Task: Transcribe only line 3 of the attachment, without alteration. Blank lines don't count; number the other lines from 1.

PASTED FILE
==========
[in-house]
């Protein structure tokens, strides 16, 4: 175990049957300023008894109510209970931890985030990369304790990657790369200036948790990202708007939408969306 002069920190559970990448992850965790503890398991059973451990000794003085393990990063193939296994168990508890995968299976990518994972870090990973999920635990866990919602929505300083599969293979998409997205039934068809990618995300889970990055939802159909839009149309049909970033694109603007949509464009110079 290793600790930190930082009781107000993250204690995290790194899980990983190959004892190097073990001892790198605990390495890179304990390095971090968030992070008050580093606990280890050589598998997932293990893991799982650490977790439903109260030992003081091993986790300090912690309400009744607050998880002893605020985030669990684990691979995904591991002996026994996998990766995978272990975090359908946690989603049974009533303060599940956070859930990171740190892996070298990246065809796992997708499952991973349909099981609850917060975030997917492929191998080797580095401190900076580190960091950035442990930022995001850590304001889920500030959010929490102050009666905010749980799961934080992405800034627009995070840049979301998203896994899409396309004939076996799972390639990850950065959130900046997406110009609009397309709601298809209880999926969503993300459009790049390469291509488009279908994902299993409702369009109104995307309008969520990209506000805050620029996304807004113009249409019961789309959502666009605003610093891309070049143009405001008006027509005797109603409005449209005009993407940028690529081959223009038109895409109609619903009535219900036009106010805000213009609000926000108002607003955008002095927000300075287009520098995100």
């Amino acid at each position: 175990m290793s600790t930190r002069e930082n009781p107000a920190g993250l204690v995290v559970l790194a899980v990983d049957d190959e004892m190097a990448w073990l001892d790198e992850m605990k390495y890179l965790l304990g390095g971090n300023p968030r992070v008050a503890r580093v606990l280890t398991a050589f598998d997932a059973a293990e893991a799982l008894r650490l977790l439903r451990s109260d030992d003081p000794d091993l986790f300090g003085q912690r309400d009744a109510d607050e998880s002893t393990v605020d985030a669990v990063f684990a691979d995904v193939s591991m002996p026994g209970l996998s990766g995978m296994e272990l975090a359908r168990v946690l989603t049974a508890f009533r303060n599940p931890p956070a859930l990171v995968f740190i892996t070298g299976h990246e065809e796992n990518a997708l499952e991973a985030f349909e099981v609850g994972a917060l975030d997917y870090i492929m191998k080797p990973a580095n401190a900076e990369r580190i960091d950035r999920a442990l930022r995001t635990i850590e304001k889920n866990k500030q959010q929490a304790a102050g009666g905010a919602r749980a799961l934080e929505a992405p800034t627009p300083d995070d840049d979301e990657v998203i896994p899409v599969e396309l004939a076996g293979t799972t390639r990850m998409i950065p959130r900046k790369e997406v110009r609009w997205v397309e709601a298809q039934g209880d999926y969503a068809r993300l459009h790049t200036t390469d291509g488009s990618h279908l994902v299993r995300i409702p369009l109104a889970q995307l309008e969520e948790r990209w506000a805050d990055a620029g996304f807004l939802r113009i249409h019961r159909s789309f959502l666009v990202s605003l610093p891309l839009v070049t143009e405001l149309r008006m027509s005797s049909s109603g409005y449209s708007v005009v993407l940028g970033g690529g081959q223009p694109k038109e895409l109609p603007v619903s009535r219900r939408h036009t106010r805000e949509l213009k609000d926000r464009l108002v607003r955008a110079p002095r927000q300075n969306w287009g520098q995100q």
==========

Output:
């Amino acid at each position: 175990m290793s600790t930190r002069e930082n009781p107000a920190g993250l204690v995290v559970l790194a899980v990983d049957d190959e004892m190097a990448w073990l001892d790198e992850m605990k390495y890179l965790l304990g390095g971090n300023p968030r992070v008050a503890r580093v606990l280890t398991a050589f598998d997932a059973a293990e893991a799982l008894r650490l977790l439903r451990s109260d030992d003081p000794d091993l986790f300090g003085q912690r309400d009744a109510d607050e998880s002893t393990v605020d985030a669990v990063f684990a691979d995904v193939s591991m002996p026994g209970l996998s990766g995978m296994e272990l975090a359908r168990v946690l989603t049974a508890f009533r303060n599940p931890p956070a859930l990171v995968f740190i892996t070298g299976h990246e065809e796992n990518a997708l499952e991973a985030f349909e099981v609850g994972a917060l975030d997917y870090i492929m191998k080797p990973a580095n401190a900076e990369r580190i960091d950035r999920a442990l930022r995001t635990i850590e304001k889920n866990k500030q959010q929490a304790a102050g009666g905010a919602r749980a799961l934080e929505a992405p800034t627009p300083d995070d840049d979301e990657v998203i896994p899409v599969e396309l004939a076996g293979t799972t390639r990850m998409i950065p959130r900046k790369e997406v110009r609009w997205v397309e709601a298809q039934g209880d999926y969503a068809r993300l459009h790049t200036t390469d291509g488009s990618h279908l994902v299993r995300i409702p369009l109104a889970q995307l309008e969520e948790r990209w506000a805050d990055a620029g996304f807004l939802r113009i249409h019961r159909s789309f959502l666009v990202s605003l610093p891309l839009v070049t143009e405001l149309r008006m027509s005797s049909s109603g409005y449209s708007v005009v993407l940028g970033g690529g081959q223009p694109k038109e895409l109609p603007v619903s009535r219900r939408h036009t106010r805000e949509l213009k609000d926000r464009l108002v607003r955008a110079p002095r927000q300075n969306w287009g520098q995100q």